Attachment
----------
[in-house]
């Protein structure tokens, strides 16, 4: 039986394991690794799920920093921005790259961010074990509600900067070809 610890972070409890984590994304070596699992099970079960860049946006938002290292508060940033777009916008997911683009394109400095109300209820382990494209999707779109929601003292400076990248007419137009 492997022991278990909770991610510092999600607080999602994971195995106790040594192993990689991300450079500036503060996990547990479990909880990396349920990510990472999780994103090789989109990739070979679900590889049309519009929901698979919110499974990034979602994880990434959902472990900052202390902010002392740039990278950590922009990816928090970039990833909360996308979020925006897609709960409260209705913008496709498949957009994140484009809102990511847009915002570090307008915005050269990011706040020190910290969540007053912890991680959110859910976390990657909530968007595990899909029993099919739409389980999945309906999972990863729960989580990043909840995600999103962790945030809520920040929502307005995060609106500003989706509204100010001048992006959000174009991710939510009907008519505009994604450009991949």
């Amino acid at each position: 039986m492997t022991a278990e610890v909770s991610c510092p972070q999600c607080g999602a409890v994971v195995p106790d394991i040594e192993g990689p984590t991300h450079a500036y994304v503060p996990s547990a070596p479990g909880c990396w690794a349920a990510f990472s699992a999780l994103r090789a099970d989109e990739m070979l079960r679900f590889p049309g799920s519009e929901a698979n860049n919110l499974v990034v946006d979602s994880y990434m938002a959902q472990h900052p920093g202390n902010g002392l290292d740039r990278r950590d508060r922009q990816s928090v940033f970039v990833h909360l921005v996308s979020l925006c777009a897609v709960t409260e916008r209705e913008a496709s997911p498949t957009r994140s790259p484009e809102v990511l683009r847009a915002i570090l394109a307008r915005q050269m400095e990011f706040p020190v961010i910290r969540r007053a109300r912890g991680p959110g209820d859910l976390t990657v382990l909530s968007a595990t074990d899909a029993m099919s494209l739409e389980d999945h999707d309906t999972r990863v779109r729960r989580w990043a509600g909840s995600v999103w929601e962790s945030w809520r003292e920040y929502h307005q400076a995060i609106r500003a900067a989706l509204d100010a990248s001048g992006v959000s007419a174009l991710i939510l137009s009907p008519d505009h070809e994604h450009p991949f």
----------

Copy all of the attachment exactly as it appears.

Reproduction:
[in-house]
């Protein structure tokens, strides 16, 4: 039986394991690794799920920093921005790259961010074990509600900067070809 610890972070409890984590994304070596699992099970079960860049946006938002290292508060940033777009916008997911683009394109400095109300209820382990494209999707779109929601003292400076990248007419137009 492997022991278990909770991610510092999600607080999602994971195995106790040594192993990689991300450079500036503060996990547990479990909880990396349920990510990472999780994103090789989109990739070979679900590889049309519009929901698979919110499974990034979602994880990434959902472990900052202390902010002392740039990278950590922009990816928090970039990833909360996308979020925006897609709960409260209705913008496709498949957009994140484009809102990511847009915002570090307008915005050269990011706040020190910290969540007053912890991680959110859910976390990657909530968007595990899909029993099919739409389980999945309906999972990863729960989580990043909840995600999103962790945030809520920040929502307005995060609106500003989706509204100010001048992006959000174009991710939510009907008519505009994604450009991949």
């Amino acid at each position: 039986m492997t022991a278990e610890v909770s991610c510092p972070q999600c607080g999602a409890v994971v195995p106790d394991i040594e192993g990689p984590t991300h450079a500036y994304v503060p996990s547990a070596p479990g909880c990396w690794a349920a990510f990472s699992a999780l994103r090789a099970d989109e990739m070979l079960r679900f590889p049309g799920s519009e929901a698979n860049n919110l499974v990034v946006d979602s994880y990434m938002a959902q472990h900052p920093g202390n902010g002392l290292d740039r990278r950590d508060r922009q990816s928090v940033f970039v990833h909360l921005v996308s979020l925006c777009a897609v709960t409260e916008r209705e913008a496709s997911p498949t957009r994140s790259p484009e809102v990511l683009r847009a915002i570090l394109a307008r915005q050269m400095e990011f706040p020190v961010i910290r969540r007053a109300r912890g991680p959110g209820d859910l976390t990657v382990l909530s968007a595990t074990d899909a029993m099919s494209l739409e389980d999945h999707d309906t999972r990863v779109r729960r989580w990043a509600g909840s995600v999103w929601e962790s945030w809520r003292e920040y929502h307005q400076a995060i609106r500003a900067a989706l509204d100010a990248s001048g992006v959000s007419a174009l991710i939510l137009s009907p008519d505009h070809e994604h450009p991949f």